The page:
The stoplist was discussed mostly as the multiplication of principal ranks is concerned. If you look at what Barry got earlier this summer at Magdeburg, you will see that Speyer is not far from the approach chosen there, if the stoplist hints at a more French accent. But if I'm not mistaken there is goint to be another Tuba from London at Speyer.

 

Yes, there definitely is such a thing as a German Tubamania. I, for one, don't get the point, but some others cheer their heads off.

 

However, as far as some of their other tonal re-discoveries are concerned, I can't help feeling they are re-tracing their grandfathers' steps up the same blind alley.

I like that.

 

Best,

Friedrich

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The plans for Speyer cathedral were discussed at length, and sometimes heatedly, on the German Orgelforum. In short, the case design, offered by a well-known German architect, did not earn the most splendid of grades by most contributors.

 

The stoplist was discussed mostly as the multiplication of principal ranks is concerned. If you look at what Barry got earlier this summer at Magdeburg, you will see that Speyer is not far from the approach chosen there, if the stoplist hints at a more French accent. But if I'm not mistaken there is goint to be another Tuba from London at Speyer.

 

Yes, there definitely is such a thing as a German Tubamania. I, for one, don't get the point, but some others cheer their heads off.

 

 

I like that.

 

Best,

Friedrich

 

Perhaps it is not entirely coincidental that Andreas Saager of Seifert und Christoph Keggenhoff of Speyer cathedral have visited here twice. But I don't really think that Seifert will adopt the basically very central German sound of Schukes new organ here; their own tradition is a very different one.

 

As to the tuba: I wanted one, because I know no other German organs AT ALL (including those from Bonn that have stop names saying "Tuba") on which it is really possible to play those big English pieces which need one. And I happen to like a lot of that music! And it is the perfect voice to comand the congregational singing in a big, full building. I can't imagine that the one in Speyer is to be anything like that, however: first of all, it is on the Great, where it would certainly not belong if a solo stop, and secondly, it is at 16' pitch. C-C and Sauer made stops called "tuba" too. I assume that the solo reeds at Speyer will be horizontal.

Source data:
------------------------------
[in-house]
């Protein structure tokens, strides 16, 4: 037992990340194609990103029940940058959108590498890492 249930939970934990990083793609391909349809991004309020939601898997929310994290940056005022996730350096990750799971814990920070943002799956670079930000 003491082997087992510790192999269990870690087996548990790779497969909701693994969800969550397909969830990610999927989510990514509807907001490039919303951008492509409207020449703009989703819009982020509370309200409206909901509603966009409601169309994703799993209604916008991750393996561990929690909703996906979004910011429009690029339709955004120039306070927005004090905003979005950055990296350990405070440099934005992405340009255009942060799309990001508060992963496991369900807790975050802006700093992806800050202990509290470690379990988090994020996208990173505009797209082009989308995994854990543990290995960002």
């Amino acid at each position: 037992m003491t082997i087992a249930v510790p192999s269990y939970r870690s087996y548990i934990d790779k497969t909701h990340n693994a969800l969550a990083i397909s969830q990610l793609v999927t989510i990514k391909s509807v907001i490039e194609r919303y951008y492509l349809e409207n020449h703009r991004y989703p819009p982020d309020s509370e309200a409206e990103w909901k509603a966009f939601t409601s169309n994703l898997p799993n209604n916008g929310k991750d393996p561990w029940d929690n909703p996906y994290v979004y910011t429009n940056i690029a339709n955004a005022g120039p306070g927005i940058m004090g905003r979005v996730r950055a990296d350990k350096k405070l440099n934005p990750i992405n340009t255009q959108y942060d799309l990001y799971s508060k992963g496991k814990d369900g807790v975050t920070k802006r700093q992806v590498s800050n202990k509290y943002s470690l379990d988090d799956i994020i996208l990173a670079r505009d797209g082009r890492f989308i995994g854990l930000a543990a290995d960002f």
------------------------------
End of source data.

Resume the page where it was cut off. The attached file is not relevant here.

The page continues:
I like my "Serafonflöte", but it doesn't sound as hooty as some. I can't abide HP strings, though.

 

JPM revealed that there will indeed be another tuba from London going to Germany: to Friedrich's home town, in the new Metzler organ in the Münster. As a well-known British organist said to me a couple of weeks ago: "A tube in a Metzler? A bit of an oxymoron, isn't it??"

 

Cheers

B

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The "Tuba Magna" from Cavaillé-Coll is not a Tuba at all.

The name simply means the first octave is half-lenght, in

order to accomodate a Swellbox or another somewhat

crowded space.

The only things that *resembled* the real things were imported

from England; Stahlhuth, round 1900, imported some Willis ones,

either complete or components. Maybe the Willis archives could

tell us more.

 

Pierre